Machine Learning Preprocessing

In machine learning, data preprocessing is an integral step required to convert input data into a clean data set. A machine learning application receives data from multiple sources using multiple formats; this data needs to be transformed to format feasible for analysis before being passed to the model.

The Xilinx ® Vitis™ Vision accelerated library can help users preprocess image data before being fed to different deep neural networks (DNNs).

This article covers the necessary preprocessing for two different neural networks: GoogleNet and Yolov2.


Typical preprocessing functions

Two of the most typical preprocessing functions for image data are color space conversion (CSC) and resizing.

CSC converts the incoming images from one color space to another. One example would be converting the YUYV output from a webcam to the RGB format expected by the neural network.

Resizing the image changes the resolution of the input image to match the resolution used to train the network.

Additional preprocessing computations are subtraction, scaling, and threshold calculation.

CSC and resizing are typically done using standard image processing libraries such as OpenCV. However, additional mathematical operations are implemented using discrete instructions.

The Vitis Vision library drop-in accelerated versions of the standard CSC and resize OpenCV functions are used in conjunction with a custom mathematical kernel to accelerate the full preprocessing pipeline.


Accelerators

Vitis Vision library provides performance optimized functions that are drop-in replacements for standard OpenCV library functions.

CSC:

    OpenCV

    void cvtColor(InputArray src, OutputArray dst, int code, int dstCn=0 )

    Vitis Vision library (YUYV to RGBA)

    void yuyv2rgba(xf::Mat<SRC_T, ROWS, COLS, NPC> & _src, xf::Mat<DST_T, ROWS,COLS, NPC> & _dst)

Resize:

    OpenCV:

    void resize(InputArray src, OutputArray dst, Size dsize, double fx=0, double fy=0, int interpolation=INTER_LINEAR )

    Vitis Vision library

    void resize (xf::Mat<TYPE, SRC_ROWS, SRC_COLS, NPC> & _src, xf::Mat<TYPE,DST_ROWS, DST_COLS, NPC> & _dst)

Custom Accelerator:

A custom accelerated function is created to do additional processing. It is implemented in manner that supports multiple operations.

Operating Modes

API:

    template <int INPUT_PTR_WIDTH, int OUTPUT_PTR_WIDTH,  int T_CHANNELS , int CPW,  int ROWS, int COLS, int NPC, bool PACK_MODE, int X_WIDTH, int ALPHA_WIDTH, int BETA_WIDTH, int GAMMA_WIDTH, int OUT_WIDTH, int X_IBITS, int ALPHA_IBITS, int BETA_IBITS, int GAMMA_IBITS,int OUT_IBITS, bool SIGNED_IN, int OPMODE, int UTH, int LTH>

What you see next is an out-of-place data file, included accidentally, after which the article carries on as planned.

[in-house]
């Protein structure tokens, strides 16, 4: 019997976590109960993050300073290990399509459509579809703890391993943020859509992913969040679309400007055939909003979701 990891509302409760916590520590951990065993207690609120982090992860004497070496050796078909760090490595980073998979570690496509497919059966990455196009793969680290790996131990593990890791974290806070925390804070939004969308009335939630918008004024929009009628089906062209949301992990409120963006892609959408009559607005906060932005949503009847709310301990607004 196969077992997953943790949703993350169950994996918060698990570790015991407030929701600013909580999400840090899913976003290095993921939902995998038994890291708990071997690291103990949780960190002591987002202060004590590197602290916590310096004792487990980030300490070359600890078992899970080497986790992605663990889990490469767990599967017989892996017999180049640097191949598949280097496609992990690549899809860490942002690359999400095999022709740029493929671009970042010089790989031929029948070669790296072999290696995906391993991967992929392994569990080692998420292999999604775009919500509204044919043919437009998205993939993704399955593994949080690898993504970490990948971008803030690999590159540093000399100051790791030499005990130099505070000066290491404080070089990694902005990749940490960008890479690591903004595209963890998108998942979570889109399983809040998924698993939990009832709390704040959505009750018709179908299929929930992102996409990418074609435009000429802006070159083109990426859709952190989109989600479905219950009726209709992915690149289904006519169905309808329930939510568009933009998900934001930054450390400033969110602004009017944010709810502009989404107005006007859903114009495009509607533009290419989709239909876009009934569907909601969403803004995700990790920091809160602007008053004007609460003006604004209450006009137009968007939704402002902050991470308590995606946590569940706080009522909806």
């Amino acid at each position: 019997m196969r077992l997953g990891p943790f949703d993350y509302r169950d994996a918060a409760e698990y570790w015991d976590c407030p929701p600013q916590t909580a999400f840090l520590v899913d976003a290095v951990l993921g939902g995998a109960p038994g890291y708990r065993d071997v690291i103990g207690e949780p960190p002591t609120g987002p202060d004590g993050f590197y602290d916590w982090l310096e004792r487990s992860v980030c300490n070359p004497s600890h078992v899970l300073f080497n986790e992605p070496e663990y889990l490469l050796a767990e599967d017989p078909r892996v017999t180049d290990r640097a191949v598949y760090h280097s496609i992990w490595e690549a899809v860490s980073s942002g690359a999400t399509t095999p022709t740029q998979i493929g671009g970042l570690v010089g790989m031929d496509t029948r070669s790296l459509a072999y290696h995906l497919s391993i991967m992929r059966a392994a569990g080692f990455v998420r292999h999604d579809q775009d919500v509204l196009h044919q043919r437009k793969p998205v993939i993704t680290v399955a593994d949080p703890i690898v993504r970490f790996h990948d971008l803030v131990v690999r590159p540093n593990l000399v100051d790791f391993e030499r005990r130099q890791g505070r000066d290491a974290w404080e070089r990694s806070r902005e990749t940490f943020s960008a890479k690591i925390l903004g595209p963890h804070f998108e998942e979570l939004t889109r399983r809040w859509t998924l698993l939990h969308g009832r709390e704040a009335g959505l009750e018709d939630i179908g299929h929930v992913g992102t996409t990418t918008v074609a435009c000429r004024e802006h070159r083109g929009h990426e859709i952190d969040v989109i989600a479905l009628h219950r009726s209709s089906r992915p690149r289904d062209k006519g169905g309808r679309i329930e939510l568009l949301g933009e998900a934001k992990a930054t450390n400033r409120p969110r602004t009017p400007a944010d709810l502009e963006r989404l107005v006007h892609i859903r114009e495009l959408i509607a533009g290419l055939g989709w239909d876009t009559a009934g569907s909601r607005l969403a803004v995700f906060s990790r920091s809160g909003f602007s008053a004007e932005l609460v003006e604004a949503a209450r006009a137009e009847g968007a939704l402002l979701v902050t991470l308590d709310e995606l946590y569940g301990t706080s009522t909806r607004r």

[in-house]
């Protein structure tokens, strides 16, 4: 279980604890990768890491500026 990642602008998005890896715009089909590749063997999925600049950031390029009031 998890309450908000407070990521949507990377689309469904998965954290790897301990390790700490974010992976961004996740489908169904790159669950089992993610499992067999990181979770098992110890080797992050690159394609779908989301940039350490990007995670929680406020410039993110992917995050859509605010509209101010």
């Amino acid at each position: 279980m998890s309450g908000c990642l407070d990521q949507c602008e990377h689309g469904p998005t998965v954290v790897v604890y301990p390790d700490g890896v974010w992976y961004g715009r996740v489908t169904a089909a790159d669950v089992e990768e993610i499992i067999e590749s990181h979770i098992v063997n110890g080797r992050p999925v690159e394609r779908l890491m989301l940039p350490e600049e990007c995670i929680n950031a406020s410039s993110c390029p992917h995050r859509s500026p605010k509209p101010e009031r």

void preProcess(ap_uint<INPUT_PTR_WIDTH> *inp, ap_uint<OUTPUT_PTR_WIDTH> *out,  float params[3*T_CHANNELS], int rows, int cols)

Data Flow:

Data Flow

Latency:

Number of cycles =   (rows*cols*T_CHANNELS)/(CPW*NPC)

 


Preprocessing Pipelines

The figure below shows the preprocessing pipelines for GoogleNet and YoloV2

Yolo_Googlenet

All the functions in the pipeline have streaming interfaces, operate in dataflow, and use fixed point arithmetic.

Both pipelines were defined using C++

    void preprocessing ()
{
...
        xf::cv::Array2xfMat<INPUT_PTR_WIDTH,XF_8UC3,HEIGHT, WIDTH, NPC1>  (img_inp, imgInput0);
        xf::cv::resize<INTERPOLATION,TYPE,HEIGHT,WIDTH,NEWHEIGHT,NEWWIDTH,NPC_T,MAXDOWNSCALE> (imgInput0, out_mat);
        xf::cv::accel_utils obj;
        obj.xfMat2hlsStrm<INPUT_PTR_WIDTH, TYPE, NEWHEIGHT, NEWWIDTH, NPC_T, (NEWWIDTH*NEWHEIGHT/8)>(out_mat, resizeStrmout, srcMat_cols_align_npc);
        xf::cv::preProcess <INPUT_PTR_WIDTH, OUTPUT_PTR_WIDTH, T_CHANNELS, CPW, HEIGHT, WIDTH, NPC_TEST, PACK_MODE, X_WIDTH, ALPHA_WIDTH, BETA_WIDTH, GAMMA_WIDTH, OUT_WIDTH, X_IBITS, ALPHA_IBITS, BETA_IBITS, GAMMA_IBITS, OUT_IBITS, SIGNED_IN, OPMODE> (resizeStrmout, img_out, params, rows_out, cols_out, th1, th2);

Results

 

Intel(R) Xeon(R)

Silver 4100 CPU @ 2.10GHz, 8 core

Intel(R) Core(TM)

i7-4770 CPU @ 3.40GHz, 4 core

FPGA

(Alveo-U200)

Speedup

(Xeon/i7)

Googlenet_v1 5.63 ms 59.9 ms 1.1 ms 5x/54x
YOLO 15.35 ms 68.34 ms  1.1 ms 14x/62x

Accuracy:(Googlenet_v1)

SW Pre-processing:  Top -1 accuracy -   66     %   Top-5 accuracy – 87.5 %

HW Pre-processing:  Top -1 accuracy -  64.8  %   Top-5 accuracy – 87.5 %

Resource Utilization:

resource utilization

Design Files

The source files for the GoogleNet preprocessing example can be download from the Vitis™ accelerated libraries  repository on GitHub:  https://github.com/Xilinx/Vitis_Libraries/tree/master/vision/L3/benchmarks/x%2Bml


About Alvin Clark

About Alvin Clark

Alvin Clark is a Sr. Technical Marketing Engineer working on Software and AI Platforms at Xilinx, helping usher in the ACAP era of programmable devices.  Alvin has spent his career working and supporting countless FPGA and embedded designs in many varied fields ranging from Consumer to Medical to Aerospace & Defense.  He has a degree from the University of California, San Diego and is working on his graduate degree at the Georgia Institute of Technology.